Function C alloca - what happens when too much memory is attempted to be allocated

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In C the alloca() function allocates memory on the stackframe of the caller of alloca().

What happens when you try to allocate a huge number of bytes that it cannot possibly allocate?

  • Does it allocate as many bytes as it can until the stack meets the heap segment?
  • Or does it allocate nothing at all?

    alloca( 100000000000000000000 );

The manual mentions:

The alloca() function returns a pointer to the beginning of the allocated space. If the allocation causes stack overflow, program behavior is undefined.

I understand the behaviour is undefined. But there must be more to say than that:

  • What does it return, a pointer to the first byte after the top of the stack before main was called?
  • After alloca() returned is the stack pointer different then what it was before alloca() was called?

Does anyone have some more info about this?


The GNU libc implementation of alloca() reads:

# define alloca(size)   __builtin_alloca (size)

It uses a compiler built-in, thus it depends entirely on how it's been implemented by the compiler. More specifically, it depends on how the stack is handled, which happens to be a a machine and ABI-dependent data structure.


Let's examine a concrete case. On my machine, this is the assembly for alloca(100000000000L):

0e9b:  movabsq $-100000000016, %rax ; * Loads (size + 16) into rax.
0ea5:  addq   %rax, %rsp            ; * Adds it to the top of the stack.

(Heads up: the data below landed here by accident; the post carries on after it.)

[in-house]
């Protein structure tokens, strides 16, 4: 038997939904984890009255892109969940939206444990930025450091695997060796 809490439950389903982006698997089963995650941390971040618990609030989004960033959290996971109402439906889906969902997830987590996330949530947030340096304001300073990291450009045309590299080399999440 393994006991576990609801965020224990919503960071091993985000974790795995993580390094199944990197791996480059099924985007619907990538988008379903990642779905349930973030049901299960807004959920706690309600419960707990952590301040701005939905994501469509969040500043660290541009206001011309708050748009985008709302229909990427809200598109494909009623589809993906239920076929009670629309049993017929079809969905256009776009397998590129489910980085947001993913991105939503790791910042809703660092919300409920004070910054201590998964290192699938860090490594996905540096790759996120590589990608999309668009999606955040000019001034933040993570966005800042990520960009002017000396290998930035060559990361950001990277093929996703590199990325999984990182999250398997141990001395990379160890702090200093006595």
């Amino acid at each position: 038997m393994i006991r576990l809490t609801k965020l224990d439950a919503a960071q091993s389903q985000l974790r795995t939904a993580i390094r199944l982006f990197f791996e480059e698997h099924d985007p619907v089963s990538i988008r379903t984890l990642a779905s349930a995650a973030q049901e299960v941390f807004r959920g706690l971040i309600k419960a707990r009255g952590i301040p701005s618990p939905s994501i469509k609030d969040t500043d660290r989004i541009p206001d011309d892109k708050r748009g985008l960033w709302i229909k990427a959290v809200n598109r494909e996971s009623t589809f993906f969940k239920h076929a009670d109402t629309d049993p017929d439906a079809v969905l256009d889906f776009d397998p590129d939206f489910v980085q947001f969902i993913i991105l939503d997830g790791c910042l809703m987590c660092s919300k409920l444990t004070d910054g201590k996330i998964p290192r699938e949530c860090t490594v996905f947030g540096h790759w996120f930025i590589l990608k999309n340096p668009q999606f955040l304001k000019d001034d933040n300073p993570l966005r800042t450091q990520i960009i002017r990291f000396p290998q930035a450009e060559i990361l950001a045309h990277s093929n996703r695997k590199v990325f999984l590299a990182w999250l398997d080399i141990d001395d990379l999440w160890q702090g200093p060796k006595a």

0ea8:  movq   %rsp, -48(%rbp)       ; * Temporarily stores it.
0eac:  movq   -48(%rbp), %rax       ; * These five instructions round the
0eb0:  addq   $15, %rax             ;   value stored to the next multiple
0eb4:  shrq   $4, %rax              ;   of 0x10 by doing:
0eb8:  shlq   $4, %rax              ;   rax = ((rax+15) >> 4) << 4
0ebc:  movq   %rax, -48(%rbp)       ;   and storing it again in the stack.
0ec0:  movq   -48(%rbp), %rax       ; * Reads the rounded value and copies
0ec4:  movq   %rax, -24(%rbp)       ;   it on the previous stack position.

Compiled using gcc-4.2 -g test.c -o test from the following program:

With something to refer to, your questions can now be answered:

Does it allocate as many bytes as it can until the stack meets the heap segment?

It just blindly grows the stack by the requested number of bytes. No bounds checking is performed at all, so both the stack pointer and the returned value will probably now be in a illegal location. Attempting to read/write from the returned value (or push onto the stack) will result on a SIGSEGV.

What does it return, a pointer to the first byte after the top of the stack before main was called?

It returns a pointer to the first byte of allocated memory.

After alloca() returned is the stack pointer different then what it was before alloca() was called?

Yes, see explanation above. Also, when the function that called alloca returns, the stack will be restored to previous frame and it will be usable again.